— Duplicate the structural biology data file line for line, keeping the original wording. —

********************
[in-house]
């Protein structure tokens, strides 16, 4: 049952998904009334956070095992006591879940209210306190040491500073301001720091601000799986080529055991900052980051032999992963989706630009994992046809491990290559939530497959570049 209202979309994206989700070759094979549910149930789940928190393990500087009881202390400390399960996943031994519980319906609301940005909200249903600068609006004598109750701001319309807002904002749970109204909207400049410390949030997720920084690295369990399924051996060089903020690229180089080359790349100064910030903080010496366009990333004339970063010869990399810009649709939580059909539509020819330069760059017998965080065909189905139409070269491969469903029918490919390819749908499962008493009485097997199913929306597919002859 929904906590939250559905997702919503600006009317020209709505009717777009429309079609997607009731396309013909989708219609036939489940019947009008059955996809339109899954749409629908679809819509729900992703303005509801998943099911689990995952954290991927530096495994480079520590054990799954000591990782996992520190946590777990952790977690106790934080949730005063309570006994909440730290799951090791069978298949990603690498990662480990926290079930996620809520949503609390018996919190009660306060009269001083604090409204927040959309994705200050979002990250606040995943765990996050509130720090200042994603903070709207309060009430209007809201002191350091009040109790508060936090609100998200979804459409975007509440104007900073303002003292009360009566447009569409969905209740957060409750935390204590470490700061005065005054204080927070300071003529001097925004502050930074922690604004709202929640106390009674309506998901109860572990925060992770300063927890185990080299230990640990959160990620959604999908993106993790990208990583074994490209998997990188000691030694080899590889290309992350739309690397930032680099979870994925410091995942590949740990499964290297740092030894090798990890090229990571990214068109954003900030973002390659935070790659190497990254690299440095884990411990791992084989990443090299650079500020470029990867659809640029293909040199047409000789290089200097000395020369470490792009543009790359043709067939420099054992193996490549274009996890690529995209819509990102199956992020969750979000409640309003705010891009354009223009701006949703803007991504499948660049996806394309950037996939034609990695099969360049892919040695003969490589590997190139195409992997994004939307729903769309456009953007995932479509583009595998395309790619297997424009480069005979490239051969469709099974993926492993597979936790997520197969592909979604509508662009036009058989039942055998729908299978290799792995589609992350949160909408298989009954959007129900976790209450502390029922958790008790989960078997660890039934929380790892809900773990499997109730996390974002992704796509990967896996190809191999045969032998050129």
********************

[in-house]
């Protein structure tokens, strides 16, 4: 049952998904009334956070095992006591879940209210306190040491500073301001720091601000799986080529055991900052980051032999992963989706630009994992046809491990290559939530497959570049 209202979309994206989700070759094979549910149930789940928190393990500087009881202390400390399960996943031994519980319906609301940005909200249903600068609006004598109750701001319309807002904002749970109204909207400049410390949030997720920084690295369990399924051996060089903020690229180089080359790349100064910030903080010496366009990333004339970063010869990399810009649709939580059909539509020819330069760059017998965080065909189905139409070269491969469903029918490919390819749908499962008493009485097997199913929306597919002859 929904906590939250559905997702919503600006009317020209709505009717777009429309079609997607009731396309013909989708219609036939489940019947009008059955996809339109899954749409629908679809819509729900992703303005509801998943099911689990995952954290991927530096495994480079520590054990799954000591990782996992520190946590777990952790977690106790934080949730005063309570006994909440730290799951090791069978298949990603690498990662480990926290079930996620809520949503609390018996919190009660306060009269001083604090409204927040959309994705200050979002990250606040995943765990996050509130720090200042994603903070709207309060009430209007809201002191350091009040109790508060936090609100998200979804459409975007509440104007900073303002003292009360009566447009569409969905209740957060409750935390204590470490700061005065005054204080927070300071003529001097925004502050930074922690604004709202929640106390009674309506998901109860572990925060992770300063927890185990080299230990640990959160990620959604999908993106993790990208990583074994490209998997990188000691030694080899590889290309992350739309690397930032680099979870994925410091995942590949740990499964290297740092030894090798990890090229990571990214068109954003900030973002390659935070790659190497990254690299440095884990411990791992084989990443090299650079500020470029990867659809640029293909040199047409000789290089200097000395020369470490792009543009790359043709067939420099054992193996490549274009996890690529995209819509990102199956992020969750979000409640309003705010891009354009223009701006949703803007991504499948660049996806394309950037996939034609990695099969360049892919040695003969490589590997190139195409992997994004939307729903769309456009953007995932479509583009595998395309790619297997424009480069005979490239051969469709099974993926492993597979936790997520197969592909979604509508662009036009058989039942055998729908299978290799792995589609992350949160909408298989009954959007129900976790209450502390029922958790008790989960078997660890039934929380790892809900773990499997109730996390974002992704796509990967896996190809191999045969032998050129």